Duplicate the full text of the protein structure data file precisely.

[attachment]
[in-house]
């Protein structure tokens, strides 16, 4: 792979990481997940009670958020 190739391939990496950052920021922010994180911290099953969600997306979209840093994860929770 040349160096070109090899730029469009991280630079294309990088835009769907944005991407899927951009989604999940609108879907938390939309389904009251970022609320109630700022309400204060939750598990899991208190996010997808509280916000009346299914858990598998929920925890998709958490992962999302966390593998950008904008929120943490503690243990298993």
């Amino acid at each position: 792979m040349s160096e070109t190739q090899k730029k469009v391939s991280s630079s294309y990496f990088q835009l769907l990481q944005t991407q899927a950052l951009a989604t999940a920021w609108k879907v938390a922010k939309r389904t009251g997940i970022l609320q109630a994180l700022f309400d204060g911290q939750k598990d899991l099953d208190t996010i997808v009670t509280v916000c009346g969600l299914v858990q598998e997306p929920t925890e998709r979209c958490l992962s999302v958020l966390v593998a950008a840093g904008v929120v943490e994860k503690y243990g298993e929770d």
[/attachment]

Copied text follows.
[in-house]
């Protein structure tokens, strides 16, 4: 792979990481997940009670958020 190739391939990496950052920021922010994180911290099953969600997306979209840093994860929770 040349160096070109090899730029469009991280630079294309990088835009769907944005991407899927951009989604999940609108879907938390939309389904009251970022609320109630700022309400204060939750598990899991208190996010997808509280916000009346299914858990598998929920925890998709958490992962999302966390593998950008904008929120943490503690243990298993």
């Amino acid at each position: 792979m040349s160096e070109t190739q090899k730029k469009v391939s991280s630079s294309y990496f990088q835009l769907l990481q944005t991407q899927a950052l951009a989604t999940a920021w609108k879907v938390a922010k939309r389904t009251g997940i970022l609320q109630a994180l700022f309400d204060g911290q939750k598990d899991l099953d208190t996010i997808v009670t509280v916000c009346g969600l299914v858990q598998e997306p929920t925890e998709r979209c958490l992962s999302v958020l966390v593998a950008a840093g904008v929120v943490e994860k503690y243990g298993e929770d």